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Tensions on the Red Sea and in transport: Fashion is one of the most affected sectors

By Isabella Naef


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The freight costs for a container on the Shanghai-Genoa route have more than doubled Credits: Pexels, Julius Silver

The cost of rent has doubled and transport times have increased considerably. The tensions surrounding the Red Sea in connection with the attacks by the Houthi Rebels are having an impact on the national and European economic system. A survey by the Italian business association Confcommercio has highlighted the impact of the crisis in the Red Sea on the transport system and the import-export business of Italian companies.

Shipping times to the Far East extended by ten to twelve days

Expressed in figures, transport times for Far East traffic will increase by ten to twelve days due to the circumnavigation of the African continent. Freight costs for a 40-foot container on the Shanghai-Genoa route have more than doubled since 2023 (up 129 per cent). Shipping transit through the Suez Canal, through which around 40 per cent of Italian maritime trade (around 154 billion euros) flows, has fallen by more than a third. This represents a major disadvantage both for the national ports, particularly those on the Adria such as Trieste and Venice, which are more affected by international traffic, and for the Italian system in general.

As far as the international trade of Italian companies is concerned, Confcommercio states that the biggest problems relate primarily to imports. It is estimated that 16 per cent of Italian imported goods in terms of value pass through the Suez Canal. If imported goods do not arrive, Italian companies are often heavily penalised as suppliers in a supply chain. The automotive industry, the fashion industry and some food sectors are the sectors that are suffering the most from the slowdown in imports and reduced maritime traffic via the Suez Canal.

Freight costs have more than doubled

Therefore, apart from the need to restore the safety and practicability of the Suez Canal route, Confcommercio believes that immediate measures are needed in the transport and logistics sector, such as the suspension of the Emissions Trading Scheme (ETS) for traffic destined for European transhipment ports, such as Gioia Tauro, and the lifting of restrictions on the transit of lorries through the Alpine passes (Brenner). On the import-export side, forms of contractual protection or ad hoc insurance must be created immediately for companies that are forced to pay penalties to their customers for delays or non-delivery of imported goods.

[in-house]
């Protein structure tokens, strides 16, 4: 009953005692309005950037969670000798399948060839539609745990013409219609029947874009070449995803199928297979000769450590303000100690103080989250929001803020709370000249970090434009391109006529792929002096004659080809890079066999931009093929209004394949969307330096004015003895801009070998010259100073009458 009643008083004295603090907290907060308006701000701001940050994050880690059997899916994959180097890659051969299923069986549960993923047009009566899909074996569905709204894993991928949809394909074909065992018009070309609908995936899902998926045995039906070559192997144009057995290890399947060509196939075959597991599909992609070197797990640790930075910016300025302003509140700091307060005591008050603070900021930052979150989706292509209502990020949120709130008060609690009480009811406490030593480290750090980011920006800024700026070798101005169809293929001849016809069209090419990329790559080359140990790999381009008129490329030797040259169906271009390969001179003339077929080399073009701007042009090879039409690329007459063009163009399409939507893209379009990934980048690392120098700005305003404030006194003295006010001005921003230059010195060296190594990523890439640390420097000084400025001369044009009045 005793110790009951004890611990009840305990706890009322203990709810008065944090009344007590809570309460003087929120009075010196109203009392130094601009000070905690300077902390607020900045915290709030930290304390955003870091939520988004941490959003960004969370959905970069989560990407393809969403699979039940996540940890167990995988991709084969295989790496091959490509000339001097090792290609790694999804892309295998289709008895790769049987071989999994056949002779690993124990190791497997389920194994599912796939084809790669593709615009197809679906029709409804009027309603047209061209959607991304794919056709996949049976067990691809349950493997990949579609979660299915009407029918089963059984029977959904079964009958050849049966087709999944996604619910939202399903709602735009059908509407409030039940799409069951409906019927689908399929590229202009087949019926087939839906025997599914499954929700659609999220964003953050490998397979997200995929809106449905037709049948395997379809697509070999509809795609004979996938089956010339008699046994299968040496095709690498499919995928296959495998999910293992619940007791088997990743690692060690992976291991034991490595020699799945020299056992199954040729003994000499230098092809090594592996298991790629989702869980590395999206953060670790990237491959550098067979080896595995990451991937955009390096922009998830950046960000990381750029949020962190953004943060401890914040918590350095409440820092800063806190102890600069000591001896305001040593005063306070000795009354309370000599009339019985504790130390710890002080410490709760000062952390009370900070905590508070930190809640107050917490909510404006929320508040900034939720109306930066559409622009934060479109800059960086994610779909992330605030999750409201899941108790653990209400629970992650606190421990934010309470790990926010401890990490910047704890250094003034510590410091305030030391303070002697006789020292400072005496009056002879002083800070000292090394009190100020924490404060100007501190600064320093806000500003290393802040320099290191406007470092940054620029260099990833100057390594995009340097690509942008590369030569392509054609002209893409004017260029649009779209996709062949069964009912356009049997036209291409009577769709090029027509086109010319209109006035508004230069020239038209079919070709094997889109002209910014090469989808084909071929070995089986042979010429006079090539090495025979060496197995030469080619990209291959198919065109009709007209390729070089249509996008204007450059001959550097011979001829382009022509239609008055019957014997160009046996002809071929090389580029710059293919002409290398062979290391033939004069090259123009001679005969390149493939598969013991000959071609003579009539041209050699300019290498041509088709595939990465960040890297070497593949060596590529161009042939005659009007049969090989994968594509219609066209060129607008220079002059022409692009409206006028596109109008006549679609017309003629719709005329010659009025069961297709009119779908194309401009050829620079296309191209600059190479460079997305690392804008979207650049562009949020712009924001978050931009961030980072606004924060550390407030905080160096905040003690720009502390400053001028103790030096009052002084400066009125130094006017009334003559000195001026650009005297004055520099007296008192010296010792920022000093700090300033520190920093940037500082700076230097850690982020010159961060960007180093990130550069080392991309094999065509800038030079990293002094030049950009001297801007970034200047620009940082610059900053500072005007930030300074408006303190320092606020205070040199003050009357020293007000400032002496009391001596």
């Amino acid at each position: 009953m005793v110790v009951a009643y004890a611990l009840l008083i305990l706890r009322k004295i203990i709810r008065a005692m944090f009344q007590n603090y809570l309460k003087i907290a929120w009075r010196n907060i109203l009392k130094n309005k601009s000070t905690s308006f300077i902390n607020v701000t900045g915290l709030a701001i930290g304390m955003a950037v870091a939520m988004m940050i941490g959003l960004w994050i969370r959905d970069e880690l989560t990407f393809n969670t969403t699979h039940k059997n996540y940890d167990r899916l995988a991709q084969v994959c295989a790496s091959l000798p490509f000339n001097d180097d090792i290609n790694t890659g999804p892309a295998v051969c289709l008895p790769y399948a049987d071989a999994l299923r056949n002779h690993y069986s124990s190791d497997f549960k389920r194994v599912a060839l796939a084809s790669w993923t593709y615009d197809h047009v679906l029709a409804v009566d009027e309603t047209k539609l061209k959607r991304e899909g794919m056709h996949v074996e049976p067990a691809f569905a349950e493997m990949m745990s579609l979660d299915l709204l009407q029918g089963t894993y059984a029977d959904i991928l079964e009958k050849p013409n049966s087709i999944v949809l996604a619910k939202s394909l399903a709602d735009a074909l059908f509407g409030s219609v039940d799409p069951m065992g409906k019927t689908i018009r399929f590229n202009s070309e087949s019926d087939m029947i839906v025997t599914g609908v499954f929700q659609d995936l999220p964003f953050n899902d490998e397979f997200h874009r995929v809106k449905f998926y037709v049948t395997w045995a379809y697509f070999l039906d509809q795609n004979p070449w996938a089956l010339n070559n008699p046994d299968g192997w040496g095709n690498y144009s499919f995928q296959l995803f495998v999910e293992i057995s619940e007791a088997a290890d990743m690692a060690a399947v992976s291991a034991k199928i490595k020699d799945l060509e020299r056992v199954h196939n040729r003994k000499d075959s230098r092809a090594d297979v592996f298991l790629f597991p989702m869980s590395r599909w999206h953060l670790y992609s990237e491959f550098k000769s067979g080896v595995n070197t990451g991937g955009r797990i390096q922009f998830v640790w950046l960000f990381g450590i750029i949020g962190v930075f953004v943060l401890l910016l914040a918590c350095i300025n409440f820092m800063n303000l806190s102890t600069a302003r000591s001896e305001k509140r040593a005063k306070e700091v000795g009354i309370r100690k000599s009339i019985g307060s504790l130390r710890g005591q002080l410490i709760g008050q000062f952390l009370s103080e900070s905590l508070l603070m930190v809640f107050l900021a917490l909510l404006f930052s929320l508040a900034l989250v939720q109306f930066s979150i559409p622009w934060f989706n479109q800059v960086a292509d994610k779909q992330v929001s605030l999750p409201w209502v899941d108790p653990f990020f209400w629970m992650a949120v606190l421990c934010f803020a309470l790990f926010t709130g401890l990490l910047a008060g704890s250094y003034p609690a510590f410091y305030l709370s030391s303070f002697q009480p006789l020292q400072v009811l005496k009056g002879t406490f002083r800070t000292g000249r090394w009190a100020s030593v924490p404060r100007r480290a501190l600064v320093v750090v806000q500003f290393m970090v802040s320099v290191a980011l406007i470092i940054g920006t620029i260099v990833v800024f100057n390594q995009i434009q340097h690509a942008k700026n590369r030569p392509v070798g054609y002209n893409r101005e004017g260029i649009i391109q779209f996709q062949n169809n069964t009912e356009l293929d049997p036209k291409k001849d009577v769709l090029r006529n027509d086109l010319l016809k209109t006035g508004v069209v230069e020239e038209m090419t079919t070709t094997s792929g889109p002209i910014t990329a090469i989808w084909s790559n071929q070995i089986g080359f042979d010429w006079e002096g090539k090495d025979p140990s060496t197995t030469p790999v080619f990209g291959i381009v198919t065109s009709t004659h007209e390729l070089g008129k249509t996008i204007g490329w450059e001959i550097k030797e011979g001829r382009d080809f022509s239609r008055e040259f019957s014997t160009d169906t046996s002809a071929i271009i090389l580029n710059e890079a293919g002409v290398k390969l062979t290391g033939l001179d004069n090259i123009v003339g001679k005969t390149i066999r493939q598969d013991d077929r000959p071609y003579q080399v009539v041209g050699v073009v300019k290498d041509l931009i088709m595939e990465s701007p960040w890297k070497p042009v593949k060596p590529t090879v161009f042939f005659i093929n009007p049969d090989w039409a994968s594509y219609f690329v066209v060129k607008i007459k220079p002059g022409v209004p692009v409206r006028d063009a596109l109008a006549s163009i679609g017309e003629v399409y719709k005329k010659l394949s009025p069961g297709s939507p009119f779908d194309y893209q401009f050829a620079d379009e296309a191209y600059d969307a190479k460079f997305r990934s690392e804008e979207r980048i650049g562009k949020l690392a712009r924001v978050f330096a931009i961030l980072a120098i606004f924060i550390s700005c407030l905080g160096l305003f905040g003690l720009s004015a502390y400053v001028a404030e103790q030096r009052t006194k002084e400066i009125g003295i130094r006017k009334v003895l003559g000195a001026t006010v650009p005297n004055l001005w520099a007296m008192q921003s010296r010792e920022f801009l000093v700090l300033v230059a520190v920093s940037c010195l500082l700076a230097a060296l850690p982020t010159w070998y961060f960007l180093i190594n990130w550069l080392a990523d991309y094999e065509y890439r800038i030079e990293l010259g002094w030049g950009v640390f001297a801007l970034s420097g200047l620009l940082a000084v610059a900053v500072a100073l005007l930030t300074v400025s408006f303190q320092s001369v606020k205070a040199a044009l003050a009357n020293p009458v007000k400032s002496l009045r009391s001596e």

According to the Drewry Research Centre, freight rates for a 40-foot container on the Shanghai-Genoa route averaged 6,300 US-dollars (5,850 euro) in the last week of January, an increase of 129 percent compared to the same period in 2023.

Longer transport times and the associated increase in transport costs are already having an impact on the national and European economic system. Delays in delivery, for example, affect industries that are particularly dependent on deliveries from China, such as the automotive industry, due to production restrictions and temporary plant closures. On the other hand, trade between countries is inversely proportional to their distance and the resulting transport times. For trade between Singapore and Rotterdam, a route that has increased by around 40 per cent due to the circumnavigation of Africa, this would result in a decline of around 30 per cent.

The impact on the international trade for Italian companies

A full quantification of the higher container transport costs and longer delivery times due to the (longer) alternative routes on the import-export activities of Italian companies is still in progress. On the one hand, experts from the Kiel Institute point out that the current situation is not comparable to the times of the Evergiven incident in the Suez Canal and the coronavirus pandemic; on the other hand, the above-mentioned analysis of the elasticity of trade exchange versus transport distance suggests that smaller and less structured companies will have greater difficulty absorbing the higher costs and will exit the market.

The vast majority of Italian exports go to other European countries and the United States, but the biggest problems occur on the import side. Looking at the 15 most important countries of origin of Italian imports, only two countries are still potentially affected: China (in second place, 8 per cent of Italian imports) and India (in fourteenth place, 1.6 per cent of Italian imports), but the volumes are almost twice as high, with the Bank of Italy estimating shipments through the Suez Canal at 16 per cent of Italian goods imports by value.

This article originally appeared on FashionUnited.it.

Suez Canal
Supply Chain